I recall attending my first meeting, 3 months out of residency, and immediately realizing that this was a special group and that I wanted to be an active participant. Not only were the educational programs excellent, the annual gathering was a time to renew old friendships and to meet new colleagues, an opportunity to learn where to send difficult cases, and perhaps a chance to swap stories or enjoy a round of golf.


Published 4/1/2008
Frank B. Kelly, MD

Turning isolation into action

“Alone we can do so little; together we can do so much”—Helen Keller

In looking back upon the past 30 years and my involvement in my state society—the Georgia Orthopaedic Society (GOS)—I can see what a meaningful role this organization has played in my professional career.

Frank B. Kelly, MD

Back then—in 1978—the practice of medicine was quite different. Managed care was barely on the horizon; reimbursement for services was reasonable; expenses were not overwhelming. But times were changing, and the mission of the GOS was changing as well.

Moving toward advocacy
Although the social and educational aspects of the GOS annual meetings are still important and still greatly enjoyed, the Society’s role as an advocate for healthcare reform at the state level has become more prominent. Even as the American Association of Orthopaedic Surgeons (AAOS) becomes a more powerful voice on Capitol Hill, many of the most successful advocacy efforts on behalf of orthopaedic surgeons have come at the state level.

As GOS advocacy initiatives assumed a more important role in our Society’s mission, I realized that our influence on healthcare issues would be only as strong as the support and participation it received from its members.

Helen Keller’s words rang true: “Together we can do so much.”

We not only needed to be members but we needed to be active members—involved, engaged, connected.

A path to leadership
I, like many, initially became involved through a social event—as “Chairman” of the annual GOS Golf Tournament. I soon discovered that herding cats was an easy task compared to making sure that a group of orthopaedists made it to the first tee on time! Nevertheless, I enjoyed my role and felt I was making some contribution.

As time went by, I graduated to other jobs: “sports czar” (in charge of all the athletic events at our annual meeting), secretary-treasurer, president, and, eventually, the GOS representative to the AAOS Board of Councilors (BOC).

Involvement in my state society proved to be a stepping stone to participation at the national level and, though the time commitments were not insignificant, I welcomed the chance to serve in this capacity.

In 2003, I was elected to the BOC leadership line, which meant that I also served on the AAOS Board of Directors for 3 years. When my term as BOC Chair expired in 2006, I took on the role of Chair of the AAOS Communications Cabinet, responsible for our internal and external communications efforts.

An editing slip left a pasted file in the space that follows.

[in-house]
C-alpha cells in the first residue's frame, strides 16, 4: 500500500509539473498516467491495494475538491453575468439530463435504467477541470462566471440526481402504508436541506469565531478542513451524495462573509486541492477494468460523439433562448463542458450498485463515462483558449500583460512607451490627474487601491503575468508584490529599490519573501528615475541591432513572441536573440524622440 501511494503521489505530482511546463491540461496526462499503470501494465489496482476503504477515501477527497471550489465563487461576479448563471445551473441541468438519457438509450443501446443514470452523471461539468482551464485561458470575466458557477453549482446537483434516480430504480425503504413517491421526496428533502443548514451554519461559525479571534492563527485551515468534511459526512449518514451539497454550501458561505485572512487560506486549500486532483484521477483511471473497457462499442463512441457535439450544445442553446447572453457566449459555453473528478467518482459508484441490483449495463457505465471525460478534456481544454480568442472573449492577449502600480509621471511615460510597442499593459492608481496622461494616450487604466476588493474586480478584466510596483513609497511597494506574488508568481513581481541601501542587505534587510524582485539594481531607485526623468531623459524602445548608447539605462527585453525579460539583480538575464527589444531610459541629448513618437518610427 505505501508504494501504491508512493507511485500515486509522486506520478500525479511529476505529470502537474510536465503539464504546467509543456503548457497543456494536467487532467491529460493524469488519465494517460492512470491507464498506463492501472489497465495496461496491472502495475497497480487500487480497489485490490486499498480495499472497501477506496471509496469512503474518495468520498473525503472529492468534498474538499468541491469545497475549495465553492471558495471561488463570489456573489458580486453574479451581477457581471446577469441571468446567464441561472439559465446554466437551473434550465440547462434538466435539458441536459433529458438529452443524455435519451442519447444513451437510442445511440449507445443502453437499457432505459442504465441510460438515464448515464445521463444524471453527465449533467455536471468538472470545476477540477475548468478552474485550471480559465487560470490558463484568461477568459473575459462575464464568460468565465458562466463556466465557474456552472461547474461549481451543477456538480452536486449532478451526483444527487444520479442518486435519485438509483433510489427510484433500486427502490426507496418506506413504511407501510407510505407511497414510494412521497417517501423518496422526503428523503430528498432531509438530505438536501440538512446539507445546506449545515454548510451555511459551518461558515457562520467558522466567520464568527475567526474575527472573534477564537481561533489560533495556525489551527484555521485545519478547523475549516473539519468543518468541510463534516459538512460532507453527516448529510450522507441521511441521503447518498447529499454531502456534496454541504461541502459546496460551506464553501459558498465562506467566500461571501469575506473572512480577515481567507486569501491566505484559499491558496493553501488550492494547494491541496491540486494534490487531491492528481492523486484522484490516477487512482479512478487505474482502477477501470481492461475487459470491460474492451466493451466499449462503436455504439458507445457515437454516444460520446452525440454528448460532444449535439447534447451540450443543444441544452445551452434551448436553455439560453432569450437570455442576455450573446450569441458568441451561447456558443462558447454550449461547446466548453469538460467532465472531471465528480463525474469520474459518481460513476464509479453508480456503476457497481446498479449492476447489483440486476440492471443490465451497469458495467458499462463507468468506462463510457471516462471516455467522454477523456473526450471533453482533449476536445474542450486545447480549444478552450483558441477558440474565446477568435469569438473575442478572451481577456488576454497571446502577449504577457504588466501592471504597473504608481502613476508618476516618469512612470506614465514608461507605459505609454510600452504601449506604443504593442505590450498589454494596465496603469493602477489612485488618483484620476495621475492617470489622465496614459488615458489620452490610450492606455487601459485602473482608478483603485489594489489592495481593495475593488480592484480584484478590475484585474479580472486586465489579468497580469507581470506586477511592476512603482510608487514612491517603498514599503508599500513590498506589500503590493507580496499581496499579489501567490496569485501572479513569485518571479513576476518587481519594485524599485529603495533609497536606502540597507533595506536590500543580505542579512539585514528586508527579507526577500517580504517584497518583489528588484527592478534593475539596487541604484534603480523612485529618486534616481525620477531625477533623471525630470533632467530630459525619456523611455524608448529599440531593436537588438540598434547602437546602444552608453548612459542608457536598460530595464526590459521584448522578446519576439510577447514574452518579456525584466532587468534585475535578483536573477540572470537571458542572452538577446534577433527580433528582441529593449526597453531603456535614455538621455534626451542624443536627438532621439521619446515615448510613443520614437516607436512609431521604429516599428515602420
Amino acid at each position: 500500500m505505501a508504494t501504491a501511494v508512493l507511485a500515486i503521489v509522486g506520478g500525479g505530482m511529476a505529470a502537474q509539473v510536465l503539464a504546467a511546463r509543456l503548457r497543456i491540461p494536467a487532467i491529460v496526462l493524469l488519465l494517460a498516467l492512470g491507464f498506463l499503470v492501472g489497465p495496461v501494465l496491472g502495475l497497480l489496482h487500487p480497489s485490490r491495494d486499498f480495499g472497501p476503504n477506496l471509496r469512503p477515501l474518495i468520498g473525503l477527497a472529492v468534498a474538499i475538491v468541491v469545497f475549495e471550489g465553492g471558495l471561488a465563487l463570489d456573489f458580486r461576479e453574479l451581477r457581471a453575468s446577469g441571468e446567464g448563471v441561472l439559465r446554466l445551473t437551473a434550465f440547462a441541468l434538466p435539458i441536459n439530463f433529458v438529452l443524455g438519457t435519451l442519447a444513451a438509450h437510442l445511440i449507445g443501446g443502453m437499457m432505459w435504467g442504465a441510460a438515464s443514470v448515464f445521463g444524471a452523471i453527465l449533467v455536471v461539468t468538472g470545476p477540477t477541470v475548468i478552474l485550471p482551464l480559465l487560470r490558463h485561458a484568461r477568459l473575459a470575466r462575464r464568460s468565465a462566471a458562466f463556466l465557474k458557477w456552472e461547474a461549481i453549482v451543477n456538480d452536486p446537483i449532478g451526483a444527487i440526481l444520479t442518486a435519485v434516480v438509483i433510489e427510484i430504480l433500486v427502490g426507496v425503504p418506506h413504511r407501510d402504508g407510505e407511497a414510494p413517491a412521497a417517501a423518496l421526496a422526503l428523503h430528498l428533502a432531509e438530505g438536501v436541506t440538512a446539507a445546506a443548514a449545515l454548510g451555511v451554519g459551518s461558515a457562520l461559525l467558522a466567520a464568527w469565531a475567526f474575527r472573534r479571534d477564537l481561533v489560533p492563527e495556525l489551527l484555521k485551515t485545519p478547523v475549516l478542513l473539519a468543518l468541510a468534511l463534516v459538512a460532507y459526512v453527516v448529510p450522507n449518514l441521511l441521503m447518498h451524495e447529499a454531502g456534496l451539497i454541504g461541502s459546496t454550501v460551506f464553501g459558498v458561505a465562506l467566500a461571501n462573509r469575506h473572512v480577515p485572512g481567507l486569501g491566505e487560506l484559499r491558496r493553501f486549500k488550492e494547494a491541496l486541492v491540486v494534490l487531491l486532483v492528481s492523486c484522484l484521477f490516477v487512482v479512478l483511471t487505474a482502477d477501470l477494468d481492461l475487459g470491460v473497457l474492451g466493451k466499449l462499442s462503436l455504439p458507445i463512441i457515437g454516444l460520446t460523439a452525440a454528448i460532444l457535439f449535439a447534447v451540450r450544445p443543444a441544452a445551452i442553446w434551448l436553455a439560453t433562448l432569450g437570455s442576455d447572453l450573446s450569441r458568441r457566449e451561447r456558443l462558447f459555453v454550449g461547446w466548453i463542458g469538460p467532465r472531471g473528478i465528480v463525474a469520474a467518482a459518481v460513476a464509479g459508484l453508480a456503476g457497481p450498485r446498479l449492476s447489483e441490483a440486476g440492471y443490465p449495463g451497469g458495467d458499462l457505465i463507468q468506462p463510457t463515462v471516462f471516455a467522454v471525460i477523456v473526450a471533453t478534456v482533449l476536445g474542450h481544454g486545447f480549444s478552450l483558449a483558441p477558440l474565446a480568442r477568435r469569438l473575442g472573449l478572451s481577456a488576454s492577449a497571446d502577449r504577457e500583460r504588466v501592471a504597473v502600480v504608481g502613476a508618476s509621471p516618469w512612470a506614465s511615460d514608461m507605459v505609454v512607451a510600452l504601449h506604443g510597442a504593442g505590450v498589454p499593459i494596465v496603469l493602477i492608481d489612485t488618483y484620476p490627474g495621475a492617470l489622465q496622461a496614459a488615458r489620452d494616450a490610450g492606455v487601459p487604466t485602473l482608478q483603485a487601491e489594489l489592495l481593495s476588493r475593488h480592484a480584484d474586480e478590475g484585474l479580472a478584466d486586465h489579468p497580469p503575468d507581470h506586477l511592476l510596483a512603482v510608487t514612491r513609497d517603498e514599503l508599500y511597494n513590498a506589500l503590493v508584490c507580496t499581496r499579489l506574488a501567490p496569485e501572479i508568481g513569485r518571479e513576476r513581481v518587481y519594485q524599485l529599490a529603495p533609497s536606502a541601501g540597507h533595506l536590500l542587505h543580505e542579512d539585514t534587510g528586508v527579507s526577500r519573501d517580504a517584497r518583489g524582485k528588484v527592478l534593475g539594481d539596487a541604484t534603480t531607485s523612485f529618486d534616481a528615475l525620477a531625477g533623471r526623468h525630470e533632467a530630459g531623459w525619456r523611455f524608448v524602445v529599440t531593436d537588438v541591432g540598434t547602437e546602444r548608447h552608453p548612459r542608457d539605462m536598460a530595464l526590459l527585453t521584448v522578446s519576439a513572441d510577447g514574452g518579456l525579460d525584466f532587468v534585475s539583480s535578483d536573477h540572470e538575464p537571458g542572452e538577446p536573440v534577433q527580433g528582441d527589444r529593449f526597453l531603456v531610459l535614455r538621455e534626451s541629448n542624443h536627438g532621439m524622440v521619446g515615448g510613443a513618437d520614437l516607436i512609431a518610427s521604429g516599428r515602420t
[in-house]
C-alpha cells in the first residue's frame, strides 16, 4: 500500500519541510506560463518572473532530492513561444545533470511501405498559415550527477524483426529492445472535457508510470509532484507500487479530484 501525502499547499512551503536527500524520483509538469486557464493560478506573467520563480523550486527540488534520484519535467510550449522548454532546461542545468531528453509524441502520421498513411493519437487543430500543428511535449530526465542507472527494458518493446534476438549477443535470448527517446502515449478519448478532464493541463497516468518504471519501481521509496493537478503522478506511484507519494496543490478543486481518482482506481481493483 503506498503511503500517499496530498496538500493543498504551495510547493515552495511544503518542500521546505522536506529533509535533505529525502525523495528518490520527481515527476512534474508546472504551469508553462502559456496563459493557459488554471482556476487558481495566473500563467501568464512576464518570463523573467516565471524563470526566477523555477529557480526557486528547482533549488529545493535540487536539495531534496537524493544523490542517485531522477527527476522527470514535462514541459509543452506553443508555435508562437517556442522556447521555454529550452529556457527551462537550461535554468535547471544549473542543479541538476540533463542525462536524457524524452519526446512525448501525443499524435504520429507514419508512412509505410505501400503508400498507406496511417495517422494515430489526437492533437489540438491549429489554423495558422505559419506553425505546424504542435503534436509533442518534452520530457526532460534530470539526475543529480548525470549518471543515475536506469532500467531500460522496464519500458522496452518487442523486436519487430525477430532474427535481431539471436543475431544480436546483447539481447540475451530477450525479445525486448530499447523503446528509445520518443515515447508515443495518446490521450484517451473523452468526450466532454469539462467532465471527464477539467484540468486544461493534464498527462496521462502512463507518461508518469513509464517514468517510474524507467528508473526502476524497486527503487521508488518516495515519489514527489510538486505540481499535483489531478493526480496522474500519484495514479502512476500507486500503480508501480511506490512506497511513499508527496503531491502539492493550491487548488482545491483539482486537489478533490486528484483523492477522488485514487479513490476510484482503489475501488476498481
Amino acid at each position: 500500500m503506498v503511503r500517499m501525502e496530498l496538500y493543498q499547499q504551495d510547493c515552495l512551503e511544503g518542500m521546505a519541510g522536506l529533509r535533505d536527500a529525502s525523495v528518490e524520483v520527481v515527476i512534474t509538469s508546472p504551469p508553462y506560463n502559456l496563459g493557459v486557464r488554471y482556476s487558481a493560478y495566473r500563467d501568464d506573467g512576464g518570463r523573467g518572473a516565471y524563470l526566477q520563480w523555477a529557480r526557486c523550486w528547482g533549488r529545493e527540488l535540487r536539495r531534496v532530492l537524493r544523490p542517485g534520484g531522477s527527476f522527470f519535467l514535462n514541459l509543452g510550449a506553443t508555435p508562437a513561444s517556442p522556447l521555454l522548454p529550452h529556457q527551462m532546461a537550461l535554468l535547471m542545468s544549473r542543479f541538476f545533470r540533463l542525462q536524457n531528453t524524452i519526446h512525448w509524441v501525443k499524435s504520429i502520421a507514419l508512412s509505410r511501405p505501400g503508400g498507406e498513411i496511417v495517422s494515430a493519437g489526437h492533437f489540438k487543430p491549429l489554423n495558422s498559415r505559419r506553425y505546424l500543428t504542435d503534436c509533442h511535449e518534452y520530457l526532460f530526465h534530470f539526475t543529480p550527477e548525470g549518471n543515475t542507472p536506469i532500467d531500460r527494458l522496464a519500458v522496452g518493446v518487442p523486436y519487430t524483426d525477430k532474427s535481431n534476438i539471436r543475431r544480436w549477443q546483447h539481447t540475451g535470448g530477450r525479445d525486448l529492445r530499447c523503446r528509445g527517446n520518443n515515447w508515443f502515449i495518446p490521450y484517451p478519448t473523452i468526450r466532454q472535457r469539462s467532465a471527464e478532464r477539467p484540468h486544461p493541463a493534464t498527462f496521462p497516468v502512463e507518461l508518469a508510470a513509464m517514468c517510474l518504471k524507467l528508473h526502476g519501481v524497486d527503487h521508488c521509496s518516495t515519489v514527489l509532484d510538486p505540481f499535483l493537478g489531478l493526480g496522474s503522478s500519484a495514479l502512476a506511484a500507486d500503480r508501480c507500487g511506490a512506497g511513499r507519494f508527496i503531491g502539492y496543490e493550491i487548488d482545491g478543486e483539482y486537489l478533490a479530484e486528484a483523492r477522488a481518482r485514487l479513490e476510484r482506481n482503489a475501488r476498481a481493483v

Being able to serve my colleagues at the state and national levels has certainly been the high point of my professional career. Yet had it not been for my early involvement in my state society, I doubt I would have had this opportunity. I am very grateful to my fellow GOS members for the trust they have shown in me.

Why join a state society?
State society membership is not just about becoming involved at another level. Membership provides so many other benefits, such as meeting colleagues from across the state, participating in excellent educational opportunities, learning practice management techniques, and making changes at the state level that will significantly affect your practice and your patients.

The current GOS president, Waldo E. Floyd III, MD, expresses this thought well: “Orthopaedists spend most of our time isolated in the office or in the operating room. If not for our state society, we would have little interaction with the other individuals in the state with whom our interests and life choices are aligned. The GOS enables relationships that enrich our lives personally and professionally; without the GOS, tragically, this wonderful opportunity would be lost.”

Peter L. Meehan, MD, one of Georgia’s BOC representatives, concurs. “We all have faced or will face common problems. The state society provides a venue that permits members to share experiences and to formulate plans to resolve these problems—or at least to begin the process.”

As I have already noted, your state society, like any organization, is only as strong as the support it receives from its members. Join it as soon as you can. Volunteer your time and expertise, whatever you can do—from sports to science. Serve on a committee. Give a presentation at your annual meeting. Only by becoming involved can you make a real contribution and realize the full benefits of state society membership.

Frank B. Kelly, MD, is in private practice in Macon, Ga., and is chair of the AAOS Communications Cabinet. He can be reached at fkelly@forsythstreetortho.com